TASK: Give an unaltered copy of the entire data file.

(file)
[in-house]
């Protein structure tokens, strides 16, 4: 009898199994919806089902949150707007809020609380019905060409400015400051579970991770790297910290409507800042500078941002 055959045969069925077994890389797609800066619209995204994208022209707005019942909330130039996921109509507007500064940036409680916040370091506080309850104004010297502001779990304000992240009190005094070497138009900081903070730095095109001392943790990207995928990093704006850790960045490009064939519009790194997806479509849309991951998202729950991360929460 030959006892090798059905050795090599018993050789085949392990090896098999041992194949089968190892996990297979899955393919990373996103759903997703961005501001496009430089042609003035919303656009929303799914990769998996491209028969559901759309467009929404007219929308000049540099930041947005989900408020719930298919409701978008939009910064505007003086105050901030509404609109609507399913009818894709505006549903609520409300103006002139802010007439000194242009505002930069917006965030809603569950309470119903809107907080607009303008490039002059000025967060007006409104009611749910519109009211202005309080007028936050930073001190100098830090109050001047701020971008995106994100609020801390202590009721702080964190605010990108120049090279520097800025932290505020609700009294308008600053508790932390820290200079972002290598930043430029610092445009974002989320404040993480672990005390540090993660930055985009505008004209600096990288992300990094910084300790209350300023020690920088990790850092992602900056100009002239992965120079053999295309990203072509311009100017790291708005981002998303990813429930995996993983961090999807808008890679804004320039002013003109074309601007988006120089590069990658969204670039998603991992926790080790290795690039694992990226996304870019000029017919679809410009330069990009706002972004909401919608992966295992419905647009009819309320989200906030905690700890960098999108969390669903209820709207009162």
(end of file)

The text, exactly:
[in-house]
């Protein structure tokens, strides 16, 4: 009898199994919806089902949150707007809020609380019905060409400015400051579970991770790297910290409507800042500078941002 055959045969069925077994890389797609800066619209995204994208022209707005019942909330130039996921109509507007500064940036409680916040370091506080309850104004010297502001779990304000992240009190005094070497138009900081903070730095095109001392943790990207995928990093704006850790960045490009064939519009790194997806479509849309991951998202729950991360929460 030959006892090798059905050795090599018993050789085949392990090896098999041992194949089968190892996990297979899955393919990373996103759903997703961005501001496009430089042609003035919303656009929303799914990769998996491209028969559901759309467009929404007219929308000049540099930041947005989900408020719930298919409701978008939009910064505007003086105050901030509404609109609507399913009818894709505006549903609520409300103006002139802010007439000194242009505002930069917006965030809603569950309470119903809107907080607009303008490039002059000025967060007006409104009611749910519109009211202005309080007028936050930073001190100098830090109050001047701020971008995106994100609020801390202590009721702080964190605010990108120049090279520097800025932290505020609700009294308008600053508790932390820290200079972002290598930043430029610092445009974002989320404040993480672990005390540090993660930055985009505008004209600096990288992300990094910084300790209350300023020690920088990790850092992602900056100009002239992965120079053999295309990203072509311009100017790291708005981002998303990813429930995996993983961090999807808008890679804004320039002013003109074309601007988006120089590069990658969204670039998603991992926790080790290795690039694992990226996304870019000029017919679809410009330069990009706002972004909401919608992966295992419905647009009819309320989200906030905690700890960098999108969390669903209820709207009162």